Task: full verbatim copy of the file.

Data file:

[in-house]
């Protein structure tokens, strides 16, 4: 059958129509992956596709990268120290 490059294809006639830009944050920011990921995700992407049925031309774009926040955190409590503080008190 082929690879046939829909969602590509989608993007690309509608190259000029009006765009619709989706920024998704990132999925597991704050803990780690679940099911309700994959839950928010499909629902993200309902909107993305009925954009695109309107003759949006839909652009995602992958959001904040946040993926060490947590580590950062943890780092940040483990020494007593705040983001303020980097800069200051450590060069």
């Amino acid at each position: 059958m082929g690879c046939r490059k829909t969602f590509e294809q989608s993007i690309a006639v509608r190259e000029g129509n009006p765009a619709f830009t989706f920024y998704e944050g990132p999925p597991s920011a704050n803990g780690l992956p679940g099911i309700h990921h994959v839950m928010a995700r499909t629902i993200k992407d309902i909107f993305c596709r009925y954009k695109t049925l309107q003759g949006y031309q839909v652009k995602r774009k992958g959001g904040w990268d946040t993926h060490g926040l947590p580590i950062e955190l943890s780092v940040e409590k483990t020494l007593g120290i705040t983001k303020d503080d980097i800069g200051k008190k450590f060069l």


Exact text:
[in-house]
């Protein structure tokens, strides 16, 4: 059958129509992956596709990268120290 490059294809006639830009944050920011990921995700992407049925031309774009926040955190409590503080008190 082929690879046939829909969602590509989608993007690309509608190259000029009006765009619709989706920024998704990132999925597991704050803990780690679940099911309700994959839950928010499909629902993200309902909107993305009925954009695109309107003759949006839909652009995602992958959001904040946040993926060490947590580590950062943890780092940040483990020494007593705040983001303020980097800069200051450590060069």
């Amino acid at each position: 059958m082929g690879c046939r490059k829909t969602f590509e294809q989608s993007i690309a006639v509608r190259e000029g129509n009006p765009a619709f830009t989706f920024y998704e944050g990132p999925p597991s920011a704050n803990g780690l992956p679940g099911i309700h990921h994959v839950m928010a995700r499909t629902i993200k992407d309902i909107f993305c596709r009925y954009k695109t049925l309107q003759g949006y031309q839909v652009k995602r774009k992958g959001g904040w990268d946040t993926h060490g926040l947590p580590i950062e955190l943890s780092v940040e409590k483990t020494l007593g120290i705040t983001k303020d503080d980097i800069g200051k008190k450590f060069l």